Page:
Carb-loading. Plantar fasciitis. Chafed nipples. None of these were part of my everyday lexicon until I started running a few years back.
I was never much of an athlete in my younger days; where I went to school, PE lessons were survival of the fittest. Lord of the Flies in polyester. To imagine the teacher, think Brian Glover in the seminal 1969 film “Kes” and you’re not far away.
See also: The shock and sadness at rural suicide
Later, when I went to Harper Adams, and for the first time met people who’d gone to public schools, I was astonished to learn that they’d had actual one-to-one instruction at various sports, sometimes with ex-professionals.
My God, some of them had had golf lessons! In school! I’d never even stepped foot on to a golf course before.
That’s because, like most young farmers in my part of the world, our two main off-farm activities were drinking and carousing with friends, and enthusiastically chasing after members of the opposite sex.
Inevitably, it was a result of at least one of these two things that led to me eventually facing the prospect of marriage and a family, and at this point, carrying a pound or three too many, I reluctantly decided to get in shape.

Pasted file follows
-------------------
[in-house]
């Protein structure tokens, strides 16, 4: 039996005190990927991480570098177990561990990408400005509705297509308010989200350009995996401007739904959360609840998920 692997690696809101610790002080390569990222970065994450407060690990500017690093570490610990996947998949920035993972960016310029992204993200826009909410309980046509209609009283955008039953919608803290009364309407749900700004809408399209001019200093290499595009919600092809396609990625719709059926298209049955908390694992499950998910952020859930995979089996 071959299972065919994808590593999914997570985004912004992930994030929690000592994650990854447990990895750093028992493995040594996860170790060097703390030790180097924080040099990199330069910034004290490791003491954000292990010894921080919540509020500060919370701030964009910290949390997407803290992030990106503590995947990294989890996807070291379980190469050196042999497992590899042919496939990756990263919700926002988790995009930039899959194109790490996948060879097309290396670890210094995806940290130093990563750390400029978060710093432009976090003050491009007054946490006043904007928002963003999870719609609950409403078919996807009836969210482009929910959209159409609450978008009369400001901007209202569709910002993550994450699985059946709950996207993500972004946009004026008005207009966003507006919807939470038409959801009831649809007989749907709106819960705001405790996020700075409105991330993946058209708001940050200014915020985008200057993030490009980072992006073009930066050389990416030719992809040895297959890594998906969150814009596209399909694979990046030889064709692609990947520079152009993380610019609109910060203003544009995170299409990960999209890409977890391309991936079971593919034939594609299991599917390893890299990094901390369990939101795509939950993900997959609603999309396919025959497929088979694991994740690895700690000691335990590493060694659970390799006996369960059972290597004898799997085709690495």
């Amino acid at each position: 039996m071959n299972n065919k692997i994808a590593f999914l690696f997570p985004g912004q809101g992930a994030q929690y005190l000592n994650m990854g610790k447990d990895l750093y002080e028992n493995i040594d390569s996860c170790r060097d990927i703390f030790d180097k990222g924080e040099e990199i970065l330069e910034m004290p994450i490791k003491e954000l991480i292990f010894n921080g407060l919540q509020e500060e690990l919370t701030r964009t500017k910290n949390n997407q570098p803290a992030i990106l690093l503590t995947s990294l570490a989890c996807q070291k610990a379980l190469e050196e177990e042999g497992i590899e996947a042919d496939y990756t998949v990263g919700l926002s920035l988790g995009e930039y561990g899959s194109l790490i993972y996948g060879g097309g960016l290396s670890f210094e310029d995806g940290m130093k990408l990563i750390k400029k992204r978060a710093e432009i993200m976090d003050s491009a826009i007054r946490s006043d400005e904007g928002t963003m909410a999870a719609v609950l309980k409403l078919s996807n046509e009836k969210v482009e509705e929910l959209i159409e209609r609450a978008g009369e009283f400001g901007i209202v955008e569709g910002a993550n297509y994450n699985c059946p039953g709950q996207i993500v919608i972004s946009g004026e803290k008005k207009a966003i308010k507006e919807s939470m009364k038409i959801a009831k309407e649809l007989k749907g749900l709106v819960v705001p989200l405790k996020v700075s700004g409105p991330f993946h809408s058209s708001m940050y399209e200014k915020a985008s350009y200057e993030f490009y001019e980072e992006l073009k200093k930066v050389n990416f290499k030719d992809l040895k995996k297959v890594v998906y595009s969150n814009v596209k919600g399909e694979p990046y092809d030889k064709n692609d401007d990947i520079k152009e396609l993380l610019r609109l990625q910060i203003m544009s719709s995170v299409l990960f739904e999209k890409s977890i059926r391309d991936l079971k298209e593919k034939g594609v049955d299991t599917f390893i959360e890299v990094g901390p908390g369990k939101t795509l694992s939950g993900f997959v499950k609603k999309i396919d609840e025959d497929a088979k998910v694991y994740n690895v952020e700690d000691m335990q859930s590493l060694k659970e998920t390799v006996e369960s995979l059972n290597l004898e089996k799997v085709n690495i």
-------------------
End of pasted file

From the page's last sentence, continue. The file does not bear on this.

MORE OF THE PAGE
I vividly remember my first run. “How hard can it be?” I thought… 10 minutes before collapsing, red-faced and desperately gasping for breath.
But I stuck at it, and slowly, very slowly, it got easier. I’ll never forget the feeling of completing my first 5K race. At the time it felt like the greatest achievement of my life.
Then a 10K, then a half marathon, then a full marathon. This was beyond my comprehension once.
I think it’s the eccentricity aspect that appeals to me the most.
I take perverse pleasure in running several miles in the rain, with neighbours cheering me on as they drive past on their tractors. At least I think that’s what the vigorous hand gestures are…
But more importantly, it’s the mental aspect of it all. The release of stress. Something that I didn’t used to deal with well.
As we all know, farming is a high pressure job, and sometimes having so much to think about and get through on a daily basis takes a heavy toll.
I find that by just putting on my trainers, leaving my phone behind and hitting the road for a few miles helps to clear my head immeasurably.
The opportunity to do something positive helps too. Which is why I let myself get talked into running the London marathon for Farm Africa.
They’re an incredible charity that are changing lives for farmers in East Africa, and I’m extremely proud to be associated with them.
I always think that one of the best things about our industry is that you have something in common with other farmers wherever they are in the world, and can empathise with their struggles.
Many coffee growers there earn less than $1 a day, and yet we all know what we’re charged for a fancy latté in the various chains in the UK.
I joke that marathon training is absolute hell, but it really isn’t. It’s just a walk, or a run, in the park in comparison.
If you’d like to sponsor me go to my Just Giving page, it would be hugely appreciated. Donations will be matched by the UK government until 8 May.